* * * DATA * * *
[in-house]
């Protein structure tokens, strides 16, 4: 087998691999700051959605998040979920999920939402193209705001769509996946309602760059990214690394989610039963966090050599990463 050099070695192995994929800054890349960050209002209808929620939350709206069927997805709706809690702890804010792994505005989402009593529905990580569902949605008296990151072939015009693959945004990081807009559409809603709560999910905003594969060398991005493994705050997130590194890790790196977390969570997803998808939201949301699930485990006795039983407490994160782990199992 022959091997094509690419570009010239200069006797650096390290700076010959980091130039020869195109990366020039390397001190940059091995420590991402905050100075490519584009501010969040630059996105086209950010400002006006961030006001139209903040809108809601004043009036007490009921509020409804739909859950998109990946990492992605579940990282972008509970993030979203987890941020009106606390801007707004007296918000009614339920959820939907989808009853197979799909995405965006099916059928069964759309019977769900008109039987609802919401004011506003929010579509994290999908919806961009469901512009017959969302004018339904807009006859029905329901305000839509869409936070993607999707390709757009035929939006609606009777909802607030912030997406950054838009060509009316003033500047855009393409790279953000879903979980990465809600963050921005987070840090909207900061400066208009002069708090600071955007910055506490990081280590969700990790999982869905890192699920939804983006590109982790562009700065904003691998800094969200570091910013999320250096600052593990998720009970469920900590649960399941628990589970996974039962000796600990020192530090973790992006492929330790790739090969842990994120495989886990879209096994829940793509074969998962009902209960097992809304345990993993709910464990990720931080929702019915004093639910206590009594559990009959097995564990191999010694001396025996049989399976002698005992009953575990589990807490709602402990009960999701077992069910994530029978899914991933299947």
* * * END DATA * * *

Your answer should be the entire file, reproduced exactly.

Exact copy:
[in-house]
């Protein structure tokens, strides 16, 4: 087998691999700051959605998040979920999920939402193209705001769509996946309602760059990214690394989610039963966090050599990463 050099070695192995994929800054890349960050209002209808929620939350709206069927997805709706809690702890804010792994505005989402009593529905990580569902949605008296990151072939015009693959945004990081807009559409809603709560999910905003594969060398991005493994705050997130590194890790790196977390969570997803998808939201949301699930485990006795039983407490994160782990199992 022959091997094509690419570009010239200069006797650096390290700076010959980091130039020869195109990366020039390397001190940059091995420590991402905050100075490519584009501010969040630059996105086209950010400002006006961030006001139209903040809108809601004043009036007490009921509020409804739909859950998109990946990492992605579940990282972008509970993030979203987890941020009106606390801007707004007296918000009614339920959820939907989808009853197979799909995405965006099916059928069964759309019977769900008109039987609802919401004011506003929010579509994290999908919806961009469901512009017959969302004018339904807009006859029905329901305000839509869409936070993607999707390709757009035929939006609606009777909802607030912030997406950054838009060509009316003033500047855009393409790279953000879903979980990465809600963050921005987070840090909207900061400066208009002069708090600071955007910055506490990081280590969700990790999982869905890192699920939804983006590109982790562009700065904003691998800094969200570091910013999320250096600052593990998720009970469920900590649960399941628990589970996974039962000796600990020192530090973790992006492929330790790739090969842990994120495989886990879209096994829940793509074969998962009902209960097992809304345990993993709910464990990720931080929702019915004093639910206590009594559990009959097995564990191999010694001396025996049989399976002698005992009953575990589990807490709602402990009960999701077992069910994530029978899914991933299947």